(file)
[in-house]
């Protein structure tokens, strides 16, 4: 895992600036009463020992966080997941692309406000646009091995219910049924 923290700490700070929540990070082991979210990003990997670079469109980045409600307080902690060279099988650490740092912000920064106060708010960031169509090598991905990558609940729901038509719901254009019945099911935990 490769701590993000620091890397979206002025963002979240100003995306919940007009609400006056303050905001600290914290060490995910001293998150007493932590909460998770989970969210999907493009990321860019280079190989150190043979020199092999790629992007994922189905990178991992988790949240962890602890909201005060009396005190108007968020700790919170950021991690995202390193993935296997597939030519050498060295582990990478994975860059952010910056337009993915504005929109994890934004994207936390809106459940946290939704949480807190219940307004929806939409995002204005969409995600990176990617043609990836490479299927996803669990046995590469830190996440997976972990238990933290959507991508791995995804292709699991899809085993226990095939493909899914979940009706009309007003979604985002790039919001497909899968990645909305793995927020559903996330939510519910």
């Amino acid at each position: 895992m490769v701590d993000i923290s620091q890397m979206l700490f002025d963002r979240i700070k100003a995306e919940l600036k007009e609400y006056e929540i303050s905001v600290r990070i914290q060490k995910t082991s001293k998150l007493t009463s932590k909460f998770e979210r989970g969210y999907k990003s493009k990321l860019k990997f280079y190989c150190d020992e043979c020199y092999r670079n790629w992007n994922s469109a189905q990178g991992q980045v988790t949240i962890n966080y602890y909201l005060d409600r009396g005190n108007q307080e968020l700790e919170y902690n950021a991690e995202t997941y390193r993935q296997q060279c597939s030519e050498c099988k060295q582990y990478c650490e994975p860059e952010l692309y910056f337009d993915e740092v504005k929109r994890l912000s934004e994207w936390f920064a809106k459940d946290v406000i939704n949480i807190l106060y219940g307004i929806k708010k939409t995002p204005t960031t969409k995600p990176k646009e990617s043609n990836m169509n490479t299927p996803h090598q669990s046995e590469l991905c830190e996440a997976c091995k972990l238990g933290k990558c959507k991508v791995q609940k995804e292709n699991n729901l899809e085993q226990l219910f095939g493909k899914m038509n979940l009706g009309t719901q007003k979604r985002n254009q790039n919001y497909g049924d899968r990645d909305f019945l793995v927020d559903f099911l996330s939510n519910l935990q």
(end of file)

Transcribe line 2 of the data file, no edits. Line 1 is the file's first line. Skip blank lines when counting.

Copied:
């Protein structure tokens, strides 16, 4: 895992600036009463020992966080997941692309406000646009091995219910049924 923290700490700070929540990070082991979210990003990997670079469109980045409600307080902690060279099988650490740092912000920064106060708010960031169509090598991905990558609940729901038509719901254009019945099911935990 490769701590993000620091890397979206002025963002979240100003995306919940007009609400006056303050905001600290914290060490995910001293998150007493932590909460998770989970969210999907493009990321860019280079190989150190043979020199092999790629992007994922189905990178991992988790949240962890602890909201005060009396005190108007968020700790919170950021991690995202390193993935296997597939030519050498060295582990990478994975860059952010910056337009993915504005929109994890934004994207936390809106459940946290939704949480807190219940307004929806939409995002204005969409995600990176990617043609990836490479299927996803669990046995590469830190996440997976972990238990933290959507991508791995995804292709699991899809085993226990095939493909899914979940009706009309007003979604985002790039919001497909899968990645909305793995927020559903996330939510519910």